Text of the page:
China Slaps Fines On Weibo For Failing To Censor Content On Its Platform
Weibo, China's answer to Twitter, has long been a prime target for stringent online censorship thanks to its broad audience base and ability to help influence public opinion, Nectar Gan and Steve George reported for CNN Business.
Photo Insert: Weibo is China's equivalent of Twitter
But in the eyes of the Chinese Communist Party, it is not censoring enough — and needs to pay a price, literally. On Tuesday, Weibo was fined $470,000 for repeatedly disseminating "illegal information" in violation of the country's laws and regulations, including its cybersecurity law and a law on the protection of minors.
That's far from the first time Weibo has been slapped with such a hefty fine by the government. Over the first 11 months of this year, the social media giant was fined 44 times for transgressions that cost it a total of $2.2 million, according to the Cyberspace Administration of China (CAC), a government agency under the control of the party.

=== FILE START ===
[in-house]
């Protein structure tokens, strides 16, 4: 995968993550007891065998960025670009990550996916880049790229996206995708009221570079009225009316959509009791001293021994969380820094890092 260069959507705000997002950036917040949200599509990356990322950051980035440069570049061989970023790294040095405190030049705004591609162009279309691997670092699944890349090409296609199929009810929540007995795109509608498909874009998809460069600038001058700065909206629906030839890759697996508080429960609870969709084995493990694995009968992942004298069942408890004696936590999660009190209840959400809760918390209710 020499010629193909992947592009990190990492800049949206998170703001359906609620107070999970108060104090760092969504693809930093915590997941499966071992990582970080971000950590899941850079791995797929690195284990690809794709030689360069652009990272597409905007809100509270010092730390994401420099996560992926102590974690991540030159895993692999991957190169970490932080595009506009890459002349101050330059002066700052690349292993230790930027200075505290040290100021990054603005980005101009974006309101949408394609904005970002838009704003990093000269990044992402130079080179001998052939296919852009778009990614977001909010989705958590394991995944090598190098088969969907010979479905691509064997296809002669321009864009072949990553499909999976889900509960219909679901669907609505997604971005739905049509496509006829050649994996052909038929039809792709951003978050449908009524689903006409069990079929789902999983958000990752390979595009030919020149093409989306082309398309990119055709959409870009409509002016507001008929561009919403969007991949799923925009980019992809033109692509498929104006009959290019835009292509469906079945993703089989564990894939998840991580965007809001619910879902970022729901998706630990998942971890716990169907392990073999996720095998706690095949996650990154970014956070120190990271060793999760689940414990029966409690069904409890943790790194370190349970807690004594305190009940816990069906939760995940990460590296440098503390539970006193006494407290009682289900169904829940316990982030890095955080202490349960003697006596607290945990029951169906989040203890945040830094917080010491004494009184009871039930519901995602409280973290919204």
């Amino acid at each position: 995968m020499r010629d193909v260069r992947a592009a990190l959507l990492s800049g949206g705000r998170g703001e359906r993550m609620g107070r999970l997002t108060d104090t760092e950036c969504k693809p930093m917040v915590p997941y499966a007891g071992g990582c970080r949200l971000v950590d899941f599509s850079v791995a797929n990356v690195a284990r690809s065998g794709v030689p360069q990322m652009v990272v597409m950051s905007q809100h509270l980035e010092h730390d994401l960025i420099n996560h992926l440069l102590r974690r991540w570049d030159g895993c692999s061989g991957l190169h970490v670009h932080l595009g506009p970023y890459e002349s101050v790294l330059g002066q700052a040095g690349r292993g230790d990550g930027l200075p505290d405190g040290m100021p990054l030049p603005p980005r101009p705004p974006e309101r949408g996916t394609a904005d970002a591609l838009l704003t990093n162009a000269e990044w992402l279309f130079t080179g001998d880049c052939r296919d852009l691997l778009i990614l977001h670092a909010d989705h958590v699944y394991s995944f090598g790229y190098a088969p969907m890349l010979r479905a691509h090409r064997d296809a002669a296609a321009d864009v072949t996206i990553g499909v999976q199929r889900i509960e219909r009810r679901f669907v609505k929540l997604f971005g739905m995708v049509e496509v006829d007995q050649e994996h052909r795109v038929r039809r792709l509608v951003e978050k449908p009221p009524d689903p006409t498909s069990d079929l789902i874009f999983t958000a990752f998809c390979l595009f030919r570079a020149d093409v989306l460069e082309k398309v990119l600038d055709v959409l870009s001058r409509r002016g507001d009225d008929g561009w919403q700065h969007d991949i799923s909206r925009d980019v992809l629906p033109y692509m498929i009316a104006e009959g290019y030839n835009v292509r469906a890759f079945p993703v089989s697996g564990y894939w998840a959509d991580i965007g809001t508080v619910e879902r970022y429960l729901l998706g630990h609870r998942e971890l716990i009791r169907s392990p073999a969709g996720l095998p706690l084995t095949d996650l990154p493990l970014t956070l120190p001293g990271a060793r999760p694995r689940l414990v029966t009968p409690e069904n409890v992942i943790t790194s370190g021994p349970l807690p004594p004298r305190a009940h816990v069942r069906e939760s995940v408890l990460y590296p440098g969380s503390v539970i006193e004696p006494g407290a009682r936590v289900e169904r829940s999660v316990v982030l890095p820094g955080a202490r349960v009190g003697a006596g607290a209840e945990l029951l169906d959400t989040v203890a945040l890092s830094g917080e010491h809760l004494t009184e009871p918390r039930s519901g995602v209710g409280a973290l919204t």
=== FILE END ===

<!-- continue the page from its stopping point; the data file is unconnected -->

Weibo said in a statement it "sincerely accepts criticism" from the regulator and has established a working group in response to the penalty.
The latest punishment on Weibo came just two weeks after Douban, a popular site for reviewing movies, books, and music, was fined $236,000 on similar grounds — adding to the $1.4 million in fines it has accrued this year to November for apparent content violations.
Chinese internet companies have long been subject to government crackdowns, with their executives frequently summoned by the CAC for "criticism and rectification." But it is rare for government regulators to openly admonish platforms for doing a botch job on censorship, analysts say.
"The first step in censorship is you can't talk about the censorship. You're not allowed to disclose it unless told to [by the government]," said Eric Liu, an analyst at China Digital Times, a US-based news website tracking censorship in China.
In announcing the penalties against Weibo and Douban, Liu said the Communist Party is "bringing the matter to the surface" on purpose — signaling that such harsh punishment could become a regular occurrence.
In addition to government censors, Chinese internet firms also hire dedicated moderators to police their own platforms, removing content deemed illegal or harmful by the party — which ranges from pornography, violence, and fraud to criticism of the government and other information the party considers "politically sensitive" or "morally degenerate," such as LGBTQ content.